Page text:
Georg Habsburg, former president of the Hungarian Red Cross, says countries in Central Europe are reeling from the economic recession. In Hungary, he says, 31 percent of the population is affected by poverty and worsening living conditions.
 
“When you suddenly are confronted with a letter, people writing you, ‘Please, can you provide me with firewood because if I have to think about how to heat my apartment in winter times; I do not know how to buy food,' ... [you realize] this is a big quiet majority that is suffering very much," he said.
 
The Red Cross says it is unfortunate that government and donor support for Red Cross operations are decreasing at the same time the needs of people across Europe are increasing.

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by: JKF from: Ottawa, Canada
January 31, 2013 2:52 PM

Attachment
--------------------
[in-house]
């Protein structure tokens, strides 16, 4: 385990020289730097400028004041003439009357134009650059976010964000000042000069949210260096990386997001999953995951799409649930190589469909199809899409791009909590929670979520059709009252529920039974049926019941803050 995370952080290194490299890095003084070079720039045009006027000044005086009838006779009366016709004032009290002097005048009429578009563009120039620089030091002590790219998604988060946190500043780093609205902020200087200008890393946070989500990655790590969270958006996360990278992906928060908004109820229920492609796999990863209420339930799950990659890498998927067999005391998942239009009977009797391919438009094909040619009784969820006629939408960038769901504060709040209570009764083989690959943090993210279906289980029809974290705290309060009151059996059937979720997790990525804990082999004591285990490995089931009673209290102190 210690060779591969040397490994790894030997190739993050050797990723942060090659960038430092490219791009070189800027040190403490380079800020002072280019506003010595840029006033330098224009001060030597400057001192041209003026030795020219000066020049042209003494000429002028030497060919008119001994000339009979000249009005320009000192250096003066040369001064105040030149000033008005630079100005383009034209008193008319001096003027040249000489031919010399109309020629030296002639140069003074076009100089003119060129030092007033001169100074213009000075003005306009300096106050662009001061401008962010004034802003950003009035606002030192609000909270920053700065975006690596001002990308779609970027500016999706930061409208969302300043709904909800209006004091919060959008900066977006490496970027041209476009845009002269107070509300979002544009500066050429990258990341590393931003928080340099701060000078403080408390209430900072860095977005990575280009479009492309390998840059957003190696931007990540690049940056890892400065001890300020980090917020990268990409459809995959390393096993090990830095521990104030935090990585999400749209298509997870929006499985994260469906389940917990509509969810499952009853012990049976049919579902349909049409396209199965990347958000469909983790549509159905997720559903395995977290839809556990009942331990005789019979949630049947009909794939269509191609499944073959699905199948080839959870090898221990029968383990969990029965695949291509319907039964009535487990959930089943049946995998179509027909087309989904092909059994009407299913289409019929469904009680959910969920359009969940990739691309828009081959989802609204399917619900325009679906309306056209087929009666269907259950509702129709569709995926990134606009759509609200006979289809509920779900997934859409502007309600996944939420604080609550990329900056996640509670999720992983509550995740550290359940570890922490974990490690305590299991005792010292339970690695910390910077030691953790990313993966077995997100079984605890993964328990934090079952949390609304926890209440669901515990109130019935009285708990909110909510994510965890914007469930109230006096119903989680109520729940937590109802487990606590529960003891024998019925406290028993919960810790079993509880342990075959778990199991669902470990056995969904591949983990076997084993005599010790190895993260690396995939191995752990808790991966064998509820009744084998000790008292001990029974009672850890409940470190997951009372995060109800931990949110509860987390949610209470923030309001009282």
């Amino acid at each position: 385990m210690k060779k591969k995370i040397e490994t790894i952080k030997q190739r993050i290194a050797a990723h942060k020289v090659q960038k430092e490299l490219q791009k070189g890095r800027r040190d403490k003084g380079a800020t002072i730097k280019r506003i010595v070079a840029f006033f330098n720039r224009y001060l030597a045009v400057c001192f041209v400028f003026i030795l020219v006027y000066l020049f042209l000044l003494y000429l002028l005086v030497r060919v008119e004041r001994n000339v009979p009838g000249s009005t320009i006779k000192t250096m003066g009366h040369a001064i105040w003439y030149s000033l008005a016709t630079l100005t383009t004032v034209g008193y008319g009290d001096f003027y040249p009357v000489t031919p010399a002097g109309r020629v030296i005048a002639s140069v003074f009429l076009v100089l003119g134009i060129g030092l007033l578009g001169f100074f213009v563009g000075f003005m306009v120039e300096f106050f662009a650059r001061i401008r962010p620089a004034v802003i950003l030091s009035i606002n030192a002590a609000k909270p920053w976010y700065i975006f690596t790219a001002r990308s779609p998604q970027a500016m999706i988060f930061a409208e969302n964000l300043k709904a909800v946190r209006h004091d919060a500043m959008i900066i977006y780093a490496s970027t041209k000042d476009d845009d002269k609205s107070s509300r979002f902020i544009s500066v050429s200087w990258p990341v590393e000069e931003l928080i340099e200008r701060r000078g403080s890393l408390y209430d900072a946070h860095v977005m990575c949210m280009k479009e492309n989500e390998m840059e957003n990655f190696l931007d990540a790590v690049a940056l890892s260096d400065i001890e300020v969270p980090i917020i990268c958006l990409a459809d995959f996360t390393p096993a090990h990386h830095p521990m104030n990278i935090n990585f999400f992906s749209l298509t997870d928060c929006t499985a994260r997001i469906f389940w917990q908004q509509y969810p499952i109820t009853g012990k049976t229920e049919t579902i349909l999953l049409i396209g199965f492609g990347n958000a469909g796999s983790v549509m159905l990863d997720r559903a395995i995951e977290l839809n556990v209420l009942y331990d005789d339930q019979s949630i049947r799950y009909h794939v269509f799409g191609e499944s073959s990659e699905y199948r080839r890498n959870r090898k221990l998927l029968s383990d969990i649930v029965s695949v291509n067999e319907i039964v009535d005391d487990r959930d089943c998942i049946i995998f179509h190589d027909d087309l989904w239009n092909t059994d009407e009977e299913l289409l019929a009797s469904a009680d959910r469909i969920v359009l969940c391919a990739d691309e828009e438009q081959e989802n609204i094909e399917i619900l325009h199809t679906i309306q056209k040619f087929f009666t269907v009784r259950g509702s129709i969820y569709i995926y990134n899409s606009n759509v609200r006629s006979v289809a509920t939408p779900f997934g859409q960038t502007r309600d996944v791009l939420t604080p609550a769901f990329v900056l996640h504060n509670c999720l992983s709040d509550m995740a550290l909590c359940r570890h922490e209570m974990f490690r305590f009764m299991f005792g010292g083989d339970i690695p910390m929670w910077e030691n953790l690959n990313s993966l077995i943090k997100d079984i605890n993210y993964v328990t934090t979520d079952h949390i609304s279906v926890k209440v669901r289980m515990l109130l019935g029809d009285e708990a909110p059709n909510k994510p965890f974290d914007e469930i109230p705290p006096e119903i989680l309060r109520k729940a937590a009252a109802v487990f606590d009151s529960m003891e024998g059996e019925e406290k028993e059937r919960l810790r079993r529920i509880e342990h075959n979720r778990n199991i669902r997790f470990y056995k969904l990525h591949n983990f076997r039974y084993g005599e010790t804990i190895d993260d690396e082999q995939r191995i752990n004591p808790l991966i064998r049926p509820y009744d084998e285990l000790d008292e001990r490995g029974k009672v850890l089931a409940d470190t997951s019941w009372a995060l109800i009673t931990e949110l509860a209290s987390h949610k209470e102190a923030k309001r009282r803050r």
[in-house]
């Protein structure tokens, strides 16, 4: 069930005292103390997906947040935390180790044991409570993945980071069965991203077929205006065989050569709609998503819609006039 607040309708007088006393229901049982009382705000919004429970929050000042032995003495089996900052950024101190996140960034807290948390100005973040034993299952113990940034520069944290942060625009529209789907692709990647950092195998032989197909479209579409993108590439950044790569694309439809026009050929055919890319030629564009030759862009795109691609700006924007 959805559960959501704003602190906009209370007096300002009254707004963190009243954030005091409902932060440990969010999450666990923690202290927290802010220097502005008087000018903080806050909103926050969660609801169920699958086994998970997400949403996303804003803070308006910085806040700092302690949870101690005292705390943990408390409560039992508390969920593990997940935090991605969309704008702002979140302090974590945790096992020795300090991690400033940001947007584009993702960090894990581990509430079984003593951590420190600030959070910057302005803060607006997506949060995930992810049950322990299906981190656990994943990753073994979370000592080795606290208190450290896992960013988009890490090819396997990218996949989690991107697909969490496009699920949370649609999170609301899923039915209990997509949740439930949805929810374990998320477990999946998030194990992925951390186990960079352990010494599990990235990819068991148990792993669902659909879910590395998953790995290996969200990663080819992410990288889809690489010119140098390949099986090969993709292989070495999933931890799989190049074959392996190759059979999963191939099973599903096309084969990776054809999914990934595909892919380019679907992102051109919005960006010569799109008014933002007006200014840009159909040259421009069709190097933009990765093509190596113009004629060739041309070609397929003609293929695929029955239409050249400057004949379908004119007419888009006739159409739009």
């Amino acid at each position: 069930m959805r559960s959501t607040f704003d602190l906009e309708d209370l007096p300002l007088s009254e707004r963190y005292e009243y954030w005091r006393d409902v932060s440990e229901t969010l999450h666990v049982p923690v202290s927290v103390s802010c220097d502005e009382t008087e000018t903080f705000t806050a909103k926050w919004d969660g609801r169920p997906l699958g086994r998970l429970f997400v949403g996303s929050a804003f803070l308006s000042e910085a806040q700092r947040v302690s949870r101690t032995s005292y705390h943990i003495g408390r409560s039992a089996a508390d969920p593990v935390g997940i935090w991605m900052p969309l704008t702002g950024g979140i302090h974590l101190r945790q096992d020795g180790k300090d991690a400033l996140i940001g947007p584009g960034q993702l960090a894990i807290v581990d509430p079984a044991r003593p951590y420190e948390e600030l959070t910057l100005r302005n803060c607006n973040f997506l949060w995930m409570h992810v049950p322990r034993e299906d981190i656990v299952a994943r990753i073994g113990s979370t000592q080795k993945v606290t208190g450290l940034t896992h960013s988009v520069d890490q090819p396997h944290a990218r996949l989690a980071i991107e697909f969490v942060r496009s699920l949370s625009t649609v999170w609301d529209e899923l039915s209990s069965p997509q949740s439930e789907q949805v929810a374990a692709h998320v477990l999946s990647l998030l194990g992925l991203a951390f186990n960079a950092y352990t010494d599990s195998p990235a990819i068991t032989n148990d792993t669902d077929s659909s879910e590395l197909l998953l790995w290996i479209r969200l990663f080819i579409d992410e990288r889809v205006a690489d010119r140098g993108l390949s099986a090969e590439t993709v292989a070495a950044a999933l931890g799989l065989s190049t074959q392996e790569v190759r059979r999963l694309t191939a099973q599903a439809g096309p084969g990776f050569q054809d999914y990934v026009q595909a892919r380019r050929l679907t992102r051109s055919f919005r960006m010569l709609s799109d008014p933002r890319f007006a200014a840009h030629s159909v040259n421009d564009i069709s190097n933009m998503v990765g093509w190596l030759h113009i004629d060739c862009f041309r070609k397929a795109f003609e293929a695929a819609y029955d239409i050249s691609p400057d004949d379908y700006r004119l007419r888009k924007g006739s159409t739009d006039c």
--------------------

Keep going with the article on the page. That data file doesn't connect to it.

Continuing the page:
The US is a country, the EU is not. The sit of some of the countries in the EU is very dire; Spain, over 26% unemployment, Greece pushing 30%, Slovenia pushing over 22% etc. The UK now has over 500,000 Polish people in it and so on. These migrations will continue because there is a massive unbalance in the production capacity distribution in the EU. The economic policies of the EU (Union), opened the markets, but did not share the production capacities. The production capacities are an impacting issue in the efficiency and the optimization of products. The end result is that Germany, which has the largest production capacity in many, if not most, products greatly benefited from the opening of the markets. In many cases, the German production overcapacity is far greater than the combined production capacity, in the particular product, of all the total production capacity of the smaller nations in the E Union. Germany is the 3rd (or 4th) largest GDP/producer/exporter in the world. The Smaller EU nations can't possibly compete against the German producers; end result was that many of the producers in the smaller nations, that used to employ people and supply the internal makets, have been forced out of business. Employment prospects are not good at all in those small countries for good paying jobs. For the entire situation to improve, in the small EU countries, an economic change needs to occur, essentially a rebalance and distribution of the production side of the open markets needs to be addressed, or for ever more the smaller countries will not be able to provide meaningful employment for their citizens. Thus opening markets with out ensuring a production re- balance has been a tragedy for many of the small countries in the EU.